News Ticker

An entire quarter of 2012 has gone by, and it is time to evaluate where the United States is headed with the development of bio-based fuels and energy.

A quick review of news articles could lead one to surmise that bioenergy is in complete disarray due to the sluggish energy economy, a weak set of federal incentives, and a fairly sudden development of huge natural gas resources. Further analysis, however, reveals that the real state of the bioenergy industry is fairly complex and not as bad as it seems.

Today, the primary driver for biofuels development in the United States is the second version of the 2007 U.S. Energy Independence and Security Act, now called by most, the Renewable Fuel Standard II (RFS2). The production tax credit incentive for ethanol is gone, and a similar tax credit for biodiesel is set to expire at the end of this year. The RFS2 rule is the only federal incentive remaining for biofuels. It states that 36 billion gallons of renewable fuel must be generated by 2022 and oil companies must purchase Renewable Identification Number (RIN) credits if they do not produce and use enough biofuels. A large portion of the 36 billion gallons must come from cellulosic biomass such as wood or straw. This rule states that 8.65 million gallons of cellulosic biofuels needs to be offered by distributors this year, which some are challenging as an unachievable requirement. Corn ethanol and vegetable oil-derived biodiesel are the only commercially available biofuels in the United States. Compounding the issue is lower demand in general for gasoline, so naturally the 10% blend of ethanol that is in most gasoline today is also in less demand. Overall, there is some amount of disarray in the bio-based fuels business this year.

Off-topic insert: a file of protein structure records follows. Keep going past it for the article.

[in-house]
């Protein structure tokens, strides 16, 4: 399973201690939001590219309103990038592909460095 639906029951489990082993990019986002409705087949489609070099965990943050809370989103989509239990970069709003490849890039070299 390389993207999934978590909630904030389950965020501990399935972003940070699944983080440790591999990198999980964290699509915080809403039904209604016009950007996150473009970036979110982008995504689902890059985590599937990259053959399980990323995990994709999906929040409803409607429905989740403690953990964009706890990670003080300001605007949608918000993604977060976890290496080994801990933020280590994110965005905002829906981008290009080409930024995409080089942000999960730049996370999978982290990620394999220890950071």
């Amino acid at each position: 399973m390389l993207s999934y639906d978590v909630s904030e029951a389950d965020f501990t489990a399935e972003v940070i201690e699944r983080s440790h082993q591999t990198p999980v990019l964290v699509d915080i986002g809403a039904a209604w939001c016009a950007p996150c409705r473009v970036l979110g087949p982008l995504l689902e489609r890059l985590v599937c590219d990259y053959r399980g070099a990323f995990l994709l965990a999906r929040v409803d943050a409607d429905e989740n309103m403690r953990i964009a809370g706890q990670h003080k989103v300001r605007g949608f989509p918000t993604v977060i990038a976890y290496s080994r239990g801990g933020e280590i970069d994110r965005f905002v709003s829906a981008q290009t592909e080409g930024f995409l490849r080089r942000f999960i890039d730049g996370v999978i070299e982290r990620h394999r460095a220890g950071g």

Bio-based electricity is a different story, as the level of biopower output/consumption in the United States has remained stable for several years. About 3% of electricity and heat continues to be provided by biomass. The primary driver for electricity and heat production from biomass remains individual state-promoted renewable portfolio standards (RPSs). Twenty-seven states mandate renewable energy production by their utilities. That leaves 23 states either with no RPS or an alternate energy production standard which includes energy from biomass technologies or from advanced fossil fuel technologies such as coal gasification. Most renewable electricity production in the United States still comes from hydroelectric or wind resources.

For some states, an RPS has attracted development of smaller (20–50 MW) baseload biomass power plants. For other regions, communities have incentivized new biomass plants using local venture drives and grassroots support. These new biomass power plants have essentially replaced older units related to the pulp and paper industry. This offset or build one–close one scenario is one reason why the level of biopower remains about 3% nationally.

One unexpected impact on biomass-derived power, and perhaps on biofuels, is the fairly sudden increase of low-cost natural gas. In some states, RPSs are written to stimulate the development of wind, solar, and hydroelectric power, leaving biopower to compete in the electricity market against well-established coal generation and ever-increasing natural gas combined-cycle generation. With the upswing of low-cost natural gas, biomass has a more ferocious competitor. Some will say that we have seen these upswings and downturns before so nothing is different, but the data being presented seem supportive of a long-term sustained level of growing natural gas supplies with costs remaining stable. Of course, some new wrench could be thrown into this argument tomorrow, and these projections could all become nonsensical.

The bottom-line message is one of caution, not disarray. RPS incentives and green-minded communities are stirring up business for biomass. At a recent conference, several presenters from the northeastern United States described nine different biopower projects, six of which were all fully funded, all completely permitted and in some phase of construction. In each case, the biomass supply was well resourced at a reasonable cost for sustainable supply; the local communities were behind the projects; pollutant emissions were well within limits and certainly lower than comparable coal or oil-fired plants; and investors were satisfied with the margins of return. In these types of niche opportunities, biomass power systems are finding ground and proving their worth both environmentally and economically. This is not a picture of disarray.

By Chris J. Zygarlicke, Deputy Associate Director for Research, Energy & Environmental Research Center (EERC)